Watching Dollhouse, I get the distinct feeling Whedon is frantically trying to avoid these problems and as such we’ve been presented with an untypically uneven first two episodes to the show. There’s only one word for the first half hour of the series and that is CLUNK. The dialogue is terrible, the acting ordinary and the exposition excessive even for a series premiere. The show improved significantly in the second half and Dushku managed to rise sufficiently to the demands of the part, momentarily quietening my concerns about her acting. But episode 2 was suddenly a completely different show with a different pacing, mood and the sudden introduction of what I assume is the “Alpha arc”.

The problem with the show so far is that there are too many unanswered questions: and not of the good Whedonesque kind. Most of these questions arise from the fundamental premise of the show, which at the moment appears convoluted and contrived. Considering the high price tag, why would anyone hire a Doll when they can get a normal person who can do anything they can for a much lower price tag? If a Doll’s memory is completely wiped between assignments, how can they function at all? If a Doll on assignment is completely unaware he or she is a Doll, why do they enthusiastically return to base for their “treatment” at the end of their mission?

Unless these fundamental issues are resolved, the show is never going to achieve the greatness of its predecessors but hey, for now, “trust the Joss, the Joss has a plan”.

Wednesday, 18 February 2009

The best of the worst

I've mentioned so many bad sci fi/fantasy shows in passing lately that I was inspired to do a poll on the worst shows ever. I had some difficulty with the list. Should I for example include shows, like Primeval, that are still airing? Should I include shows like Lexx that are deliberately, almost gloriously, awful? After having the misfortune to watch some Smallville recently, I was tempted to add that.

Vote in the poll or let me know if you think I've missed anything significant. Results will be released in April.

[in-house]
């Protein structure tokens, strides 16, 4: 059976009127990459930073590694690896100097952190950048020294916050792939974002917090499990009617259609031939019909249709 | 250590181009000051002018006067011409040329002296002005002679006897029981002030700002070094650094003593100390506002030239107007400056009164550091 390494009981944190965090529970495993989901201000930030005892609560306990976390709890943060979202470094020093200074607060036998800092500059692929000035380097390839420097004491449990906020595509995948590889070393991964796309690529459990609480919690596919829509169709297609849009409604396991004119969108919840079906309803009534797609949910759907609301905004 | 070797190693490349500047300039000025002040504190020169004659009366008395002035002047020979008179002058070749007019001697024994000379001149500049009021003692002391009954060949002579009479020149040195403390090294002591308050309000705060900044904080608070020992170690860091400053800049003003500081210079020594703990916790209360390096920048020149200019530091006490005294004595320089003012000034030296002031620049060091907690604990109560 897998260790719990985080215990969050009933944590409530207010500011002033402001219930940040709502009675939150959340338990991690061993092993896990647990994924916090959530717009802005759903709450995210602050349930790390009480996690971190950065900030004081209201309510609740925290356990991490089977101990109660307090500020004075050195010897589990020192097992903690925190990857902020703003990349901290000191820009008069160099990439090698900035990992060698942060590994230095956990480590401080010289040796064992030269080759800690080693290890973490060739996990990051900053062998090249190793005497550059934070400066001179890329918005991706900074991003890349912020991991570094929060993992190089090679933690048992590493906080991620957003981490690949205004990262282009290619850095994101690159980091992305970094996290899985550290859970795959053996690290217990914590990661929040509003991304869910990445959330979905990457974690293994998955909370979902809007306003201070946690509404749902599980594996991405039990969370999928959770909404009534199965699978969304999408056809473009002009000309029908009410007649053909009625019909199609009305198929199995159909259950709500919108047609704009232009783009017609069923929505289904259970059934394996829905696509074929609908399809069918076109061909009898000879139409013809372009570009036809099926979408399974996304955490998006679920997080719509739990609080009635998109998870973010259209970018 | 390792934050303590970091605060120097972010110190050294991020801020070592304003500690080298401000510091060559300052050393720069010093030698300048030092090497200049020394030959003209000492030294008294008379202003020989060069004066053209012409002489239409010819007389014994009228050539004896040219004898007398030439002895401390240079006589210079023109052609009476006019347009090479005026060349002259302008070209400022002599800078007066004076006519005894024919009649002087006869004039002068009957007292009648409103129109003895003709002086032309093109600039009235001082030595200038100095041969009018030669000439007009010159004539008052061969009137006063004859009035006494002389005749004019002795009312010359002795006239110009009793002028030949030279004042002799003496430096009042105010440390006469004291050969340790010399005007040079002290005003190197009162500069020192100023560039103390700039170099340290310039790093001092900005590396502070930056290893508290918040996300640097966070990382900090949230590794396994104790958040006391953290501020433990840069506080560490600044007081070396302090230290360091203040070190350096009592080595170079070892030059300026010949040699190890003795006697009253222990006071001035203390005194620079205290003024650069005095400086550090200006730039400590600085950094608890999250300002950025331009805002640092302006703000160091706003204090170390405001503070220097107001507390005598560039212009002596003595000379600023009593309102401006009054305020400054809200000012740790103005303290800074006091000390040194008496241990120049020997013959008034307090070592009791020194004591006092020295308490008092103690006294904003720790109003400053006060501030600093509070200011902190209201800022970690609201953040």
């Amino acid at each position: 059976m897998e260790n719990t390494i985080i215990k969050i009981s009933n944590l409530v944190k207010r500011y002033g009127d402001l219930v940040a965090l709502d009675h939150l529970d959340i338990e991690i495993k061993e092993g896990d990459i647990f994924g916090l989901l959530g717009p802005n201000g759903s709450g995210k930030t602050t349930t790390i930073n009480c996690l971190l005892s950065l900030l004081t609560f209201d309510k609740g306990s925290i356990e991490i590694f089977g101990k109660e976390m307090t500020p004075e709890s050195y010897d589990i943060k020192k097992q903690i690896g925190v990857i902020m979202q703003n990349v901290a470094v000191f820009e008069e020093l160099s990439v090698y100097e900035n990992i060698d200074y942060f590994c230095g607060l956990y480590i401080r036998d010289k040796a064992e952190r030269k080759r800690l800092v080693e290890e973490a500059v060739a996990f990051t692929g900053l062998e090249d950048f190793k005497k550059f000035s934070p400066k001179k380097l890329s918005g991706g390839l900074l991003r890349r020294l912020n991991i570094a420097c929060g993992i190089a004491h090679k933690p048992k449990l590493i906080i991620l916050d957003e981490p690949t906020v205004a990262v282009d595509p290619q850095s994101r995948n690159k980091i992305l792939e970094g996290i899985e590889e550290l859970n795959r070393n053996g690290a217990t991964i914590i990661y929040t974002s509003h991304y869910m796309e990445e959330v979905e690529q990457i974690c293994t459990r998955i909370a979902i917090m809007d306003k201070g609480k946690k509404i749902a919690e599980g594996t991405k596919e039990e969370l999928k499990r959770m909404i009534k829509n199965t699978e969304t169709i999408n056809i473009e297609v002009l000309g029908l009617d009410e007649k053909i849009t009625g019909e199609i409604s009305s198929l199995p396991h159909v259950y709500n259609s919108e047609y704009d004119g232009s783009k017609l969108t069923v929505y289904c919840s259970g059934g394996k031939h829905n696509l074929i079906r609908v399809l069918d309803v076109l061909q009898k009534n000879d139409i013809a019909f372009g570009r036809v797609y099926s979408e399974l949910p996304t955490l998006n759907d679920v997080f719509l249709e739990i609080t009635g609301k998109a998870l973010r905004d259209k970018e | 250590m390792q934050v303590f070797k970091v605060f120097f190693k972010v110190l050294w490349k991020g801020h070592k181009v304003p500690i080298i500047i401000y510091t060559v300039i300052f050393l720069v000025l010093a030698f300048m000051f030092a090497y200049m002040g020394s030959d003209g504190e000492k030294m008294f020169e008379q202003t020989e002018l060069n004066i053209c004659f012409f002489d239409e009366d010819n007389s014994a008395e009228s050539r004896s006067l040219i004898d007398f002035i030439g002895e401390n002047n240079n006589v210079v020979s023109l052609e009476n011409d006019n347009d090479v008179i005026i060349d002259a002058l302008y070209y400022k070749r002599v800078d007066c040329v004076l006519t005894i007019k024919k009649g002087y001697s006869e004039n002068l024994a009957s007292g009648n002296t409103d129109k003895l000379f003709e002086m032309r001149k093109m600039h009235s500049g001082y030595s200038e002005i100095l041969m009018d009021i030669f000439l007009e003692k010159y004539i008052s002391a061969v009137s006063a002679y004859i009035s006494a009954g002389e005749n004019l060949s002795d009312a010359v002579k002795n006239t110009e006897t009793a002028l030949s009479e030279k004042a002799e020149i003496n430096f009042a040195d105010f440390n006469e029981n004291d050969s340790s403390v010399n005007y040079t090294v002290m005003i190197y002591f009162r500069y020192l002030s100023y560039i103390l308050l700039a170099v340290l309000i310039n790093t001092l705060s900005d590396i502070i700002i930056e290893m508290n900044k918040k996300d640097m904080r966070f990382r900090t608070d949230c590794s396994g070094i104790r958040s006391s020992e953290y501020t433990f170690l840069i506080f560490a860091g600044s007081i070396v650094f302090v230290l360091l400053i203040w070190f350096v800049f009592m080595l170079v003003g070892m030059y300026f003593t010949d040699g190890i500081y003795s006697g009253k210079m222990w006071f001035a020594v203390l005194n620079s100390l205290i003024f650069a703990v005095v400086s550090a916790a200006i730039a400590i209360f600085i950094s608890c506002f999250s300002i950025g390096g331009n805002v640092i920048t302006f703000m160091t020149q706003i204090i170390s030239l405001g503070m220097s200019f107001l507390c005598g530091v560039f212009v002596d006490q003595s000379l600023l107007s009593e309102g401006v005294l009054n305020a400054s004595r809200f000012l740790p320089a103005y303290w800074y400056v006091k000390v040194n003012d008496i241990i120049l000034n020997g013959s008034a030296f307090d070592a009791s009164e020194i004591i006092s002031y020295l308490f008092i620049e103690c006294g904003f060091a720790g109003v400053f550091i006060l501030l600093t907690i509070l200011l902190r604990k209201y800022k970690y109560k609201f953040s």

Dollhouse: it had better not be Barbies

Josh Whedon has a new show? And it's just started in the States? And as soon as I'm allowed to use my unbelievably-maxed-out internet connection again I'll be doing a review? I. Am. Excited.

A few questions spring to my mind about the whole thing though. Why oh why is the God of TV writing going back to Fox? What could they have possibly offered him that would encourage him to go through all that again? And yes, apparently it is all happening again. The bad timeslots, the reshot pilot, the insistence on playing episodes out of order. And while I hate to spend so much time commenting on US TV network politics in an Australian blog, these issues do affect us because it determines whether we even get the show or if it gets renewed.

Secondly, I have serious concerns about Eliza Dushku's acting ability. The woman was fantastic as Faith but terrible in Tru Calling (Man, was that the worse show ever? If you think so, vote in the poll) and her movie appearances haven't been stellar either.

Well, on Sunday we will see. Until then, keep complaining.

Thursday, 12 February 2009

True Blood Recaps: Fangs, bangs and bongs

Only a few weeks after I rather presciently advocated watching True Blood, it has just started on Australian screens. For those of you about to navigate the textual EXTRAVAGANZA that is the new vampire show (and you know who you are), I could not begin to do the show justice like Television Without Pity's Jacob. His fascinating recaps on the show are on their website. Personally, I think he's far too kind to the character of Jason "I am my penis" Stackhouse but other than that, his recaps are pretty much the A+ he gives every episode of the first season.